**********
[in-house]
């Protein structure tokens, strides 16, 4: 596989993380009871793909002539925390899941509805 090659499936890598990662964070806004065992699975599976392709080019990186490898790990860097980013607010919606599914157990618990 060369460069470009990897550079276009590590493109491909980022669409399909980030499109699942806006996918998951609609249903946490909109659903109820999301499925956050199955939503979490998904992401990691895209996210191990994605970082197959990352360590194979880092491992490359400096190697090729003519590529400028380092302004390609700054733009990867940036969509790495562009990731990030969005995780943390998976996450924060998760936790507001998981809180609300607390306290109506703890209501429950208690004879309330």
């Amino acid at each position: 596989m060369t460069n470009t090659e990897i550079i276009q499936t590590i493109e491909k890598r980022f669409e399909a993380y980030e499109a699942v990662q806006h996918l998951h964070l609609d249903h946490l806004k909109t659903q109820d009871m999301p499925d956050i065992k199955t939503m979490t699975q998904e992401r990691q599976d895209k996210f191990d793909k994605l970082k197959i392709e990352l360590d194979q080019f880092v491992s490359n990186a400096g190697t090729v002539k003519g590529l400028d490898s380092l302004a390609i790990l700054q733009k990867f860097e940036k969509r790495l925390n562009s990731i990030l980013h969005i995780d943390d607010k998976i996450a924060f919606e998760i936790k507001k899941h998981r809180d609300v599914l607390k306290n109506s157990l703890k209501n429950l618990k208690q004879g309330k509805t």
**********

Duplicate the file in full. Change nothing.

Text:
[in-house]
């Protein structure tokens, strides 16, 4: 596989993380009871793909002539925390899941509805 090659499936890598990662964070806004065992699975599976392709080019990186490898790990860097980013607010919606599914157990618990 060369460069470009990897550079276009590590493109491909980022669409399909980030499109699942806006996918998951609609249903946490909109659903109820999301499925956050199955939503979490998904992401990691895209996210191990994605970082197959990352360590194979880092491992490359400096190697090729003519590529400028380092302004390609700054733009990867940036969509790495562009990731990030969005995780943390998976996450924060998760936790507001998981809180609300607390306290109506703890209501429950208690004879309330």
């Amino acid at each position: 596989m060369t460069n470009t090659e990897i550079i276009q499936t590590i493109e491909k890598r980022f669409e399909a993380y980030e499109a699942v990662q806006h996918l998951h964070l609609d249903h946490l806004k909109t659903q109820d009871m999301p499925d956050i065992k199955t939503m979490t699975q998904e992401r990691q599976d895209k996210f191990d793909k994605l970082k197959i392709e990352l360590d194979q080019f880092v491992s490359n990186a400096g190697t090729v002539k003519g590529l400028d490898s380092l302004a390609i790990l700054q733009k990867f860097e940036k969509r790495l925390n562009s990731i990030l980013h969005i995780d943390d607010k998976i996450a924060f919606e998760i936790k507001k899941h998981r809180d609300v599914l607390k306290n109506s157990l703890k209501n429950l618990k208690q004879g309330k509805t």